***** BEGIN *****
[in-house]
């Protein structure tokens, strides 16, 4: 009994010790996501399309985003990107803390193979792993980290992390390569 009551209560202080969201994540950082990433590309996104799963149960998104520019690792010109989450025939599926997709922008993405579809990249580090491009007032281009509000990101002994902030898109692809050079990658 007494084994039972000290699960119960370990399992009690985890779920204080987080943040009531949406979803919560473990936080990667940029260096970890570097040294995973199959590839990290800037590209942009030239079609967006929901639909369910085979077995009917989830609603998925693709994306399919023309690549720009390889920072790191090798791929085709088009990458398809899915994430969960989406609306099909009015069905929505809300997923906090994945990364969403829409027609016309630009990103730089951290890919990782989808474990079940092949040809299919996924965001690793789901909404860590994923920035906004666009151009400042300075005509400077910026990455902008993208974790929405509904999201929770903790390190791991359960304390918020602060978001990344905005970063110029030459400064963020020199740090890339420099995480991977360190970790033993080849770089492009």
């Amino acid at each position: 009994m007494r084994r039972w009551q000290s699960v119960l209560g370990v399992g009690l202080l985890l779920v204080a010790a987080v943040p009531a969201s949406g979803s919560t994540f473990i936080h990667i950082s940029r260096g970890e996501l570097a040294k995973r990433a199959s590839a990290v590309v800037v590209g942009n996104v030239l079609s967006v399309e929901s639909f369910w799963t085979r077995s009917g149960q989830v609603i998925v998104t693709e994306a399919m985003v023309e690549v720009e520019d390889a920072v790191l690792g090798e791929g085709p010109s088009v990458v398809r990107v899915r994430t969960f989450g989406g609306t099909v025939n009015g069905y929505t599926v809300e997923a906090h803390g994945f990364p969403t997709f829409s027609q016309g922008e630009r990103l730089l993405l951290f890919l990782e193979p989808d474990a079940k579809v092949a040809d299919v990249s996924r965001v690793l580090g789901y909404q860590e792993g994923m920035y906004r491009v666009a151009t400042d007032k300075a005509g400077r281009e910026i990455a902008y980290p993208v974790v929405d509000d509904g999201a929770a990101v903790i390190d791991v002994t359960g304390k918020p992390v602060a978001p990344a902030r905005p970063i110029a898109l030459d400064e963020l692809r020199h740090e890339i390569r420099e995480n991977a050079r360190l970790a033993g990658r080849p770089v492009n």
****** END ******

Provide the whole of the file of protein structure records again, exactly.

[in-house]
């Protein structure tokens, strides 16, 4: 009994010790996501399309985003990107803390193979792993980290992390390569 009551209560202080969201994540950082990433590309996104799963149960998104520019690792010109989450025939599926997709922008993405579809990249580090491009007032281009509000990101002994902030898109692809050079990658 007494084994039972000290699960119960370990399992009690985890779920204080987080943040009531949406979803919560473990936080990667940029260096970890570097040294995973199959590839990290800037590209942009030239079609967006929901639909369910085979077995009917989830609603998925693709994306399919023309690549720009390889920072790191090798791929085709088009990458398809899915994430969960989406609306099909009015069905929505809300997923906090994945990364969403829409027609016309630009990103730089951290890919990782989808474990079940092949040809299919996924965001690793789901909404860590994923920035906004666009151009400042300075005509400077910026990455902008993208974790929405509904999201929770903790390190791991359960304390918020602060978001990344905005970063110029030459400064963020020199740090890339420099995480991977360190970790033993080849770089492009």
């Amino acid at each position: 009994m007494r084994r039972w009551q000290s699960v119960l209560g370990v399992g009690l202080l985890l779920v204080a010790a987080v943040p009531a969201s949406g979803s919560t994540f473990i936080h990667i950082s940029r260096g970890e996501l570097a040294k995973r990433a199959s590839a990290v590309v800037v590209g942009n996104v030239l079609s967006v399309e929901s639909f369910w799963t085979r077995s009917g149960q989830v609603i998925v998104t693709e994306a399919m985003v023309e690549v720009e520019d390889a920072v790191l690792g090798e791929g085709p010109s088009v990458v398809r990107v899915r994430t969960f989450g989406g609306t099909v025939n009015g069905y929505t599926v809300e997923a906090h803390g994945f990364p969403t997709f829409s027609q016309g922008e630009r990103l730089l993405l951290f890919l990782e193979p989808d474990a079940k579809v092949a040809d299919v990249s996924r965001v690793l580090g789901y909404q860590e792993g994923m920035y906004r491009v666009a151009t400042d007032k300075a005509g400077r281009e910026i990455a902008y980290p993208v974790v929405d509000d509904g999201a929770a990101v903790i390190d791991v002994t359960g304390k918020p992390v602060a978001p990344a902030r905005p970063i110029a898109l030459d400064e963020l692809r020199h740090e890339i390569r420099e995480n991977a050079r360190l970790a033993g990658r080849p770089v492009n």